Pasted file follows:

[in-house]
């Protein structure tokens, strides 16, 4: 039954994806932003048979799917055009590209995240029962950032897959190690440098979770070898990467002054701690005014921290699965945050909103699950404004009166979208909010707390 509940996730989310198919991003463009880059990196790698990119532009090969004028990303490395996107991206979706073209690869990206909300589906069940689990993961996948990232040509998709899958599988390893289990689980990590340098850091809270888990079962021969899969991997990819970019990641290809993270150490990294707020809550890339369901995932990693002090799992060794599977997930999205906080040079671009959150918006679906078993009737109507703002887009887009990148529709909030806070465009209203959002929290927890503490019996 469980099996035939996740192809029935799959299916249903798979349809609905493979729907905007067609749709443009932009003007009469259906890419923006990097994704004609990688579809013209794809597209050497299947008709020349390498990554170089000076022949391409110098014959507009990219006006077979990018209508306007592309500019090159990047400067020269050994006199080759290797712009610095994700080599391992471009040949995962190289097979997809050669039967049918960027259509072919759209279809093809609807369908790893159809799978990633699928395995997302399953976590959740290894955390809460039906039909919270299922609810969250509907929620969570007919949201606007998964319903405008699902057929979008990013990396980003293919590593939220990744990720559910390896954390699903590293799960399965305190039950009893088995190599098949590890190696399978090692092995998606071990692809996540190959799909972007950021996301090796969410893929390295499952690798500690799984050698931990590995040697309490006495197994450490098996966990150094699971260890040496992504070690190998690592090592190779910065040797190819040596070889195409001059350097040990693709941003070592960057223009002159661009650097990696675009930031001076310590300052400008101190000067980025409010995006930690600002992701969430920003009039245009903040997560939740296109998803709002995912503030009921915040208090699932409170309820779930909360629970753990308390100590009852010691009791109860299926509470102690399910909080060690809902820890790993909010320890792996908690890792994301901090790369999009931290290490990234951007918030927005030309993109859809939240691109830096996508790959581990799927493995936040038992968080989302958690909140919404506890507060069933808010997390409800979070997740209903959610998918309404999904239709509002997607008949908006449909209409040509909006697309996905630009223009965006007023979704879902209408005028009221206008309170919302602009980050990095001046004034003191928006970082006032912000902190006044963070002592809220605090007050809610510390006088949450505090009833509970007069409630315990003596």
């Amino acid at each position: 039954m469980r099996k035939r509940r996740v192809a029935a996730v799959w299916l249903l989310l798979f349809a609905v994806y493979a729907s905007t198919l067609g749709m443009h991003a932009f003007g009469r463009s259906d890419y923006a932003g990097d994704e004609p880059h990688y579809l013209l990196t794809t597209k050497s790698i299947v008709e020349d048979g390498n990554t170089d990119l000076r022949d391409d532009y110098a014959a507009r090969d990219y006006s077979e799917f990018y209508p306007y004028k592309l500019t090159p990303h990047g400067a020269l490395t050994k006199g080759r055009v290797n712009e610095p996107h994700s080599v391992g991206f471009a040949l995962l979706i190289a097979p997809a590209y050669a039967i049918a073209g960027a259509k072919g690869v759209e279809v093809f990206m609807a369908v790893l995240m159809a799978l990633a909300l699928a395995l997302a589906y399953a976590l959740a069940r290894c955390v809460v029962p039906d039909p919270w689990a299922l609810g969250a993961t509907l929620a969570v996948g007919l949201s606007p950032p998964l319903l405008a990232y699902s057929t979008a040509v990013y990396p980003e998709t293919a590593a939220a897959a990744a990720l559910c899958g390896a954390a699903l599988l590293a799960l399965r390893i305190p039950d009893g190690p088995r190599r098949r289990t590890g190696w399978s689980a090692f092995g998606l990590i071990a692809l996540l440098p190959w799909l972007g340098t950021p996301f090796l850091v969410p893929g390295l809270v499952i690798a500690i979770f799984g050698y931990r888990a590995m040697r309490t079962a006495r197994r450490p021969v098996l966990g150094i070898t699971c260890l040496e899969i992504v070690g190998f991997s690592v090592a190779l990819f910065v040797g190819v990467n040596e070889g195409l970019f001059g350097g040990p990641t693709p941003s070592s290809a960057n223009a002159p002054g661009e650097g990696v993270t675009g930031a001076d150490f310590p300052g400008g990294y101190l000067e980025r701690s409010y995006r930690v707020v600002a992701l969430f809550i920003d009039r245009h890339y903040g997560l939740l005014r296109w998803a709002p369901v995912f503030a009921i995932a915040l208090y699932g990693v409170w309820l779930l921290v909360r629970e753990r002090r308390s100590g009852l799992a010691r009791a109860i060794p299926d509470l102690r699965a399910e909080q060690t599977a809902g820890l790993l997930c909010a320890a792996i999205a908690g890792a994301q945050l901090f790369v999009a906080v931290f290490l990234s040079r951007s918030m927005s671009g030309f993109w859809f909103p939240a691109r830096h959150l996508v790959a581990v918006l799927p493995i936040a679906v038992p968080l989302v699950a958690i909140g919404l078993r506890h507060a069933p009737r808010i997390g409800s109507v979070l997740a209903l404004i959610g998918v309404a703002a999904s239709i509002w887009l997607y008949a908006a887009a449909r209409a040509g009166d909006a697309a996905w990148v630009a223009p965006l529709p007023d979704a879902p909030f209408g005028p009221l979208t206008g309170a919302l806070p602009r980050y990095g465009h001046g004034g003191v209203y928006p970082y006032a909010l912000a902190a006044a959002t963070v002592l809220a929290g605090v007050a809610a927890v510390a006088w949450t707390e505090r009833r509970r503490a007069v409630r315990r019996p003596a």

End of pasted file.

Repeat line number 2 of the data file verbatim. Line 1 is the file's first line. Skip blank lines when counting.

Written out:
């Protein structure tokens, strides 16, 4: 039954994806932003048979799917055009590209995240029962950032897959190690440098979770070898990467002054701690005014921290699965945050909103699950404004009166979208909010707390 509940996730989310198919991003463009880059990196790698990119532009090969004028990303490395996107991206979706073209690869990206909300589906069940689990993961996948990232040509998709899958599988390893289990689980990590340098850091809270888990079962021969899969991997990819970019990641290809993270150490990294707020809550890339369901995932990693002090799992060794599977997930999205906080040079671009959150918006679906078993009737109507703002887009887009990148529709909030806070465009209203959002929290927890503490019996 469980099996035939996740192809029935799959299916249903798979349809609905493979729907905007067609749709443009932009003007009469259906890419923006990097994704004609990688579809013209794809597209050497299947008709020349390498990554170089000076022949391409110098014959507009990219006006077979990018209508306007592309500019090159990047400067020269050994006199080759290797712009610095994700080599391992471009040949995962190289097979997809050669039967049918960027259509072919759209279809093809609807369908790893159809799978990633699928395995997302399953976590959740290894955390809460039906039909919270299922609810969250509907929620969570007919949201606007998964319903405008699902057929979008990013990396980003293919590593939220990744990720559910390896954390699903590293799960399965305190039950009893088995190599098949590890190696399978090692092995998606071990692809996540190959799909972007950021996301090796969410893929390295499952690798500690799984050698931990590995040697309490006495197994450490098996966990150094699971260890040496992504070690190998690592090592190779910065040797190819040596070889195409001059350097040990693709941003070592960057223009002159661009650097990696675009930031001076310590300052400008101190000067980025409010995006930690600002992701969430920003009039245009903040997560939740296109998803709002995912503030009921915040208090699932409170309820779930909360629970753990308390100590009852010691009791109860299926509470102690399910909080060690809902820890790993909010320890792996908690890792994301901090790369999009931290290490990234951007918030927005030309993109859809939240691109830096996508790959581990799927493995936040038992968080989302958690909140919404506890507060069933808010997390409800979070997740209903959610998918309404999904239709509002997607008949908006449909209409040509909006697309996905630009223009965006007023979704879902209408005028009221206008309170919302602009980050990095001046004034003191928006970082006032912000902190006044963070002592809220605090007050809610510390006088949450505090009833509970007069409630315990003596």